Gorovoy became forever intertwined with the late Bourgeois, a famed interdisciplinary artist, in the early 1980s as her renown grew following a retrospective at New York City’s Museum of Modern Art. But the more famous Bourgeois became, the more reclusive she got, rarely leaving her Manhattan townhouse.
Gorovoy, for his part, “positioned himself as Ms. Bourgeois’s lifeline to the outside world and began exercising significant control over her life, including her personal life, artwork, and finances,” according to Hines’ lawsuit. In 1997, Gorovoy helped launch the influential Chelsea art gallery Cheim & Read “by orchestrating Ms. Bourgeois’s move to the new gallery, further cementing [his] place as an influential force in New York’s art scene,” the suit states.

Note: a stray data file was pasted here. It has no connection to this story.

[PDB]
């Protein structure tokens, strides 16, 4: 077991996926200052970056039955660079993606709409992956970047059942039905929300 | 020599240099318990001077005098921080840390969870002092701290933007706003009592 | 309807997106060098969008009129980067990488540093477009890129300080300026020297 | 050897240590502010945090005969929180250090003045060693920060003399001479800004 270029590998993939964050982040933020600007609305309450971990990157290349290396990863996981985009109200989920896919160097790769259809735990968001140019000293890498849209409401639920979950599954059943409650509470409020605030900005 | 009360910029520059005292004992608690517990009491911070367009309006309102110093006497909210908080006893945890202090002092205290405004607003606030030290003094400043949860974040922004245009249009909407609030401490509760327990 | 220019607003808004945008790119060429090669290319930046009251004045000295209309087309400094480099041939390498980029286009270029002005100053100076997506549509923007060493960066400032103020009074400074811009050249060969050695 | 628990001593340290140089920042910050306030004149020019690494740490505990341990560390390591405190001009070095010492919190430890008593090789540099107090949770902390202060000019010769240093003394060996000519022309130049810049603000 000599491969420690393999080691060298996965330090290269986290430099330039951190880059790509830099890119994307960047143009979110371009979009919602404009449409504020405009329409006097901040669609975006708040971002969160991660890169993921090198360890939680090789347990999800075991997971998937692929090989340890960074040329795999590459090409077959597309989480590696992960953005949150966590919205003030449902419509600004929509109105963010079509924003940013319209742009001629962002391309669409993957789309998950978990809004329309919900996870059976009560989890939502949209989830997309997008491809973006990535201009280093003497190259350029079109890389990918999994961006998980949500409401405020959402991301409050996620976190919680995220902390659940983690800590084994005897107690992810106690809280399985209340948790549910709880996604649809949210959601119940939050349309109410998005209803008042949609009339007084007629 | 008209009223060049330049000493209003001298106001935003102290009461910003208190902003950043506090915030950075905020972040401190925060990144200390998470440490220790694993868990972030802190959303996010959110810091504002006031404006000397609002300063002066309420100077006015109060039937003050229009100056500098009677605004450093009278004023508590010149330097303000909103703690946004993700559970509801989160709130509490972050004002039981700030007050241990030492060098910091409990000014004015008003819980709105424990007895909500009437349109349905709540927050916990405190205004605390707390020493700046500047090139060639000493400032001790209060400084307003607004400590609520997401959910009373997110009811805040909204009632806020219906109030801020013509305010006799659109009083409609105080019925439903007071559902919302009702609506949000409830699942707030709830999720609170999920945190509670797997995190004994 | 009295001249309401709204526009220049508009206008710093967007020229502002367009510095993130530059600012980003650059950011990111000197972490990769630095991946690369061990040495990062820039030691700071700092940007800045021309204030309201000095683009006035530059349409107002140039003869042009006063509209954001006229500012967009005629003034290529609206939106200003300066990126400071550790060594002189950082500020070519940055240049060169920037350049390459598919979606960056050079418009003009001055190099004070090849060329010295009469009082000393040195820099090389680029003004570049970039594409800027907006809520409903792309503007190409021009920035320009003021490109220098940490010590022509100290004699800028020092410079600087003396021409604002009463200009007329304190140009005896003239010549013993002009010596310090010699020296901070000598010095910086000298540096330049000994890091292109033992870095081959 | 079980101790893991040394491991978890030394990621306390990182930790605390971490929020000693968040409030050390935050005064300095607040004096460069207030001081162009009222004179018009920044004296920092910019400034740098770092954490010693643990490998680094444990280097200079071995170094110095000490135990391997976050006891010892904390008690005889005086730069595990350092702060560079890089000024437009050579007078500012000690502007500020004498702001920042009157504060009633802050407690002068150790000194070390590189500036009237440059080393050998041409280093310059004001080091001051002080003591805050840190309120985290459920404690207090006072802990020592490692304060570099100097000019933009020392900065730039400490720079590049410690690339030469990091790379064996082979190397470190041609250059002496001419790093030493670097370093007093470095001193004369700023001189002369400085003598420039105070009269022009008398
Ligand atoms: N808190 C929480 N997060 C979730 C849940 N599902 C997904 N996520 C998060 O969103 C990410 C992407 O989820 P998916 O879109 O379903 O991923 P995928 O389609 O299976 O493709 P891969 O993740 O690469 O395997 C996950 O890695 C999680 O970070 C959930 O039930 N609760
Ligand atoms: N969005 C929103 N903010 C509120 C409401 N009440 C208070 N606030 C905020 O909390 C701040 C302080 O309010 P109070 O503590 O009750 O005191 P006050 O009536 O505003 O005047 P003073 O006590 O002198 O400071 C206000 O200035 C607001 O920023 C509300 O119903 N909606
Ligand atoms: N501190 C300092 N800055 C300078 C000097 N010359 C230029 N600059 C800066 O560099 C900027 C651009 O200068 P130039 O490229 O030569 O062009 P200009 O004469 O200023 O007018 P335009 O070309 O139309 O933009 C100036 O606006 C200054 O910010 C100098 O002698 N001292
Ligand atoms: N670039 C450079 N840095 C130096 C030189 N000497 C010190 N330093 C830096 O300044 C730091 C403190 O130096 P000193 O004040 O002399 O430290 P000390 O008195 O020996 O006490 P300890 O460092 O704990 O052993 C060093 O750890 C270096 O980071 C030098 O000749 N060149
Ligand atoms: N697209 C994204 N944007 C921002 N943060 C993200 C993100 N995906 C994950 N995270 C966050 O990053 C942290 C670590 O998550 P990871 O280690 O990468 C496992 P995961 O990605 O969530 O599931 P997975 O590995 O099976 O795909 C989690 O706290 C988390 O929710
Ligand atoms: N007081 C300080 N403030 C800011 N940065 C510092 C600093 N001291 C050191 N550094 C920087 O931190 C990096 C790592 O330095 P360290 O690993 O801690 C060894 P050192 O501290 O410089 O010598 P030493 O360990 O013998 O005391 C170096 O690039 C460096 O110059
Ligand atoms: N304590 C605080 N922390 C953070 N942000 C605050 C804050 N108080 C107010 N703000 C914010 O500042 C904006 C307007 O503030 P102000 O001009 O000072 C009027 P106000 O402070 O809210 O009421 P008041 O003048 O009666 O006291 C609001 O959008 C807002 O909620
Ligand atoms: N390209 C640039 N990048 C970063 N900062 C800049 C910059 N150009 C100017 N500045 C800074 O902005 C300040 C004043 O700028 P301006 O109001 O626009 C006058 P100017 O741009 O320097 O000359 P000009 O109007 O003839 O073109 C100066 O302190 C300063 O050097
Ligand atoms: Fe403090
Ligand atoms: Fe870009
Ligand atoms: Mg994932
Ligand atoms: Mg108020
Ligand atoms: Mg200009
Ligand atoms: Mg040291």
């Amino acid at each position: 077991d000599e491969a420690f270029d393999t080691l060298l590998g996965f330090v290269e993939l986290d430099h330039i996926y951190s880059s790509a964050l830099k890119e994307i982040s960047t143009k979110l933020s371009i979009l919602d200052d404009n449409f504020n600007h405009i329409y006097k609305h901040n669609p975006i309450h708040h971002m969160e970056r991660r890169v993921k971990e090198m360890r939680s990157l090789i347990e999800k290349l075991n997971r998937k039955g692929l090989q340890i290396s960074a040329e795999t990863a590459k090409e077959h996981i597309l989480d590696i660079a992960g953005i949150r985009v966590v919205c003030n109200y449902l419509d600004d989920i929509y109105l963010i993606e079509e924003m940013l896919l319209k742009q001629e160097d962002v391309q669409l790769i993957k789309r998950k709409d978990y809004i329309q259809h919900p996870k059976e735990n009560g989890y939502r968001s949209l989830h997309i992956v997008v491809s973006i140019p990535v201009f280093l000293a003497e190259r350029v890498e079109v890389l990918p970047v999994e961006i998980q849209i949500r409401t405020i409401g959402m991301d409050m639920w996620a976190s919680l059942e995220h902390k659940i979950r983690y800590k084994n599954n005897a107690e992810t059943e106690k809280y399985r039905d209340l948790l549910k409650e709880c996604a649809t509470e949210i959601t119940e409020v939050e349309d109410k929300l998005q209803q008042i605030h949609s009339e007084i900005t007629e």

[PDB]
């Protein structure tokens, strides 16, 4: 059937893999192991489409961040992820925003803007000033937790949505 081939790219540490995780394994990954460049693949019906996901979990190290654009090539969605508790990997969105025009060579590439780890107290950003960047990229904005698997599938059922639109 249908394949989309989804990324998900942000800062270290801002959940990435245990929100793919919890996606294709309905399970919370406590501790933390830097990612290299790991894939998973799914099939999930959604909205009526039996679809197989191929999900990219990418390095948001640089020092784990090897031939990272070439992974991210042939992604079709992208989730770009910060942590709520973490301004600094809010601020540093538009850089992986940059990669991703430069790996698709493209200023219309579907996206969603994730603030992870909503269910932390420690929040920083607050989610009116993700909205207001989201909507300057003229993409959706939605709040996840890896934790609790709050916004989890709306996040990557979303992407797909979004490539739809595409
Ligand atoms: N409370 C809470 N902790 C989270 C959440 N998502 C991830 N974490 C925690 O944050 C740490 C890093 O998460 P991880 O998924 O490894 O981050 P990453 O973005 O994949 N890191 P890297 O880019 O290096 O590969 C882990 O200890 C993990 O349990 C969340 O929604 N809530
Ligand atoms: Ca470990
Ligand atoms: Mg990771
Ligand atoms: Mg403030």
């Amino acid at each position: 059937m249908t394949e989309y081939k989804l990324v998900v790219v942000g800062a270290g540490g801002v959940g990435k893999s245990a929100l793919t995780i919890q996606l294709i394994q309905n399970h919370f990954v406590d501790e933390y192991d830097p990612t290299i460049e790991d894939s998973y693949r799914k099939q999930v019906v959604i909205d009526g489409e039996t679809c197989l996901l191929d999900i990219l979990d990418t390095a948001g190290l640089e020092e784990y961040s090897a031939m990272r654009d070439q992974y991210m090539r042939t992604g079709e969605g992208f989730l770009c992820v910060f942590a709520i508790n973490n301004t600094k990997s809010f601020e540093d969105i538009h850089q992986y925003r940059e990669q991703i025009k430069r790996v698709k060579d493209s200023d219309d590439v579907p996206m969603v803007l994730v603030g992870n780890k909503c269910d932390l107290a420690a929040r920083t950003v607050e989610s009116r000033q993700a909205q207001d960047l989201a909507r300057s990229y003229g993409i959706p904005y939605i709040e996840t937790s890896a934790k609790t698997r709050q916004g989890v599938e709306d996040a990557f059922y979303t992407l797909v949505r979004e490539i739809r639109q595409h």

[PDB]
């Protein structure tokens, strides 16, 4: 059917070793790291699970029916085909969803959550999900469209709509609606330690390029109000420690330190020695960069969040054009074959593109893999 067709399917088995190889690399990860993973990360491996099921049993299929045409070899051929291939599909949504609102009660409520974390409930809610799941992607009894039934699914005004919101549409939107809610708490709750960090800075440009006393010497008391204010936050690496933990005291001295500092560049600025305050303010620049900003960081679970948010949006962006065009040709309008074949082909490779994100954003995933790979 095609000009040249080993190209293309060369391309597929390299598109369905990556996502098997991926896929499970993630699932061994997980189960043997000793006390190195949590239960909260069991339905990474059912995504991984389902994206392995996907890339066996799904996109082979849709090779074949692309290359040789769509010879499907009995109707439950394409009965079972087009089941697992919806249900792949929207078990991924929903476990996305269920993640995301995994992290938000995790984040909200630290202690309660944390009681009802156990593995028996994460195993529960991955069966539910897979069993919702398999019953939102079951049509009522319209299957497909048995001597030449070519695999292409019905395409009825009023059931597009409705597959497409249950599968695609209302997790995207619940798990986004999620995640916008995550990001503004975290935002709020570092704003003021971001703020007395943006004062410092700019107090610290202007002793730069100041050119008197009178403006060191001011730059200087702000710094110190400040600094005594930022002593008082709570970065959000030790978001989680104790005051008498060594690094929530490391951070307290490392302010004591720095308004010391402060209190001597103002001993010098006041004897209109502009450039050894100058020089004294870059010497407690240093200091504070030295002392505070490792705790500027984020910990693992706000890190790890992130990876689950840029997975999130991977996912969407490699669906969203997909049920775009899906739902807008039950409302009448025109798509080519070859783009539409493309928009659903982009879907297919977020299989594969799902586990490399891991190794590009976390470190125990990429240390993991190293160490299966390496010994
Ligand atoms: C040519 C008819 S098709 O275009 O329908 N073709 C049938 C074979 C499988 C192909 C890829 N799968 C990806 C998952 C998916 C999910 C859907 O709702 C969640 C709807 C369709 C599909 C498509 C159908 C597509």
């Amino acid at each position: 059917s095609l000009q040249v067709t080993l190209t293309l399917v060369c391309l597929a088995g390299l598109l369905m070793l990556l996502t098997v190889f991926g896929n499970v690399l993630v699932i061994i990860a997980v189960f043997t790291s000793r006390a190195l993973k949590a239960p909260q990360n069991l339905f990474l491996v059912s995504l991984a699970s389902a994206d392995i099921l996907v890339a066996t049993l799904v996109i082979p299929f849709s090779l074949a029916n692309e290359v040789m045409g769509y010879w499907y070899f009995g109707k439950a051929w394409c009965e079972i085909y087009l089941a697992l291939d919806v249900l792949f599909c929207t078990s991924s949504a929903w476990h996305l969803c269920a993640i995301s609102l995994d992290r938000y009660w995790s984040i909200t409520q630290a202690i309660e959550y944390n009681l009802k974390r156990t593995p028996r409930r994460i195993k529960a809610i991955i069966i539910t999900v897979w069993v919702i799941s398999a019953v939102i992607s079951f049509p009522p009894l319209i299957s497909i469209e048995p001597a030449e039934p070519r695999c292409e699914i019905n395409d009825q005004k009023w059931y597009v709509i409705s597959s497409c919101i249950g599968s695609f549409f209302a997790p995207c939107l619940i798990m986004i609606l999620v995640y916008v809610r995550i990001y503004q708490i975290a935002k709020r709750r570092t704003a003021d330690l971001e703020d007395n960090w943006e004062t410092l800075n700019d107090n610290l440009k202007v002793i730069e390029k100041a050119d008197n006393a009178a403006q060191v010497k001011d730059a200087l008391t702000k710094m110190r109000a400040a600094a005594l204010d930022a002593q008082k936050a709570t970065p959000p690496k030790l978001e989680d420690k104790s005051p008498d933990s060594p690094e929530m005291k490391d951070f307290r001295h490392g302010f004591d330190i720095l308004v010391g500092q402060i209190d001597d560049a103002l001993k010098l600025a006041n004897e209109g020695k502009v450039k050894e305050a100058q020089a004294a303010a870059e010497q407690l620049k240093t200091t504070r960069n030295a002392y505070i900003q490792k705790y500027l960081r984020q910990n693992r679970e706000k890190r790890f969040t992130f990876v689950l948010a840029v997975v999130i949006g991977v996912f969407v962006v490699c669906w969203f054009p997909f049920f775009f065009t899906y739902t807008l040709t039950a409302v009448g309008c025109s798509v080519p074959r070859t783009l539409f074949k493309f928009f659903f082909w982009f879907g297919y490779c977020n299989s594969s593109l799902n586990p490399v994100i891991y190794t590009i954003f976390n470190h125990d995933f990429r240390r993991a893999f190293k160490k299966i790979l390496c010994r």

In September 2000, Hines arrived in New York from Toronto, hoping to chart his own path as an artist. However, he struggled to get a foot in the door and three months later, was about to head back home when an acquaintance introduced him to Gorovoy, who was 47 at the time. Gorovoy had already been Bourgeois’ right-hand man for some 20 years, and Hines was thrilled when he offered to take a look at his artwork, according to the suit.
Two days later, the suit says Gorovoy showed up at Hines’ studio, “glanced at [his] paintings, told him his work was not interesting, and left.”
But a few days after that, Gorovoy apologized for being rude and not only told Hines that he liked his work, he bought a painting of his for $3,800. Still, without a visa and no steady income, Hines couldn’t stay in town.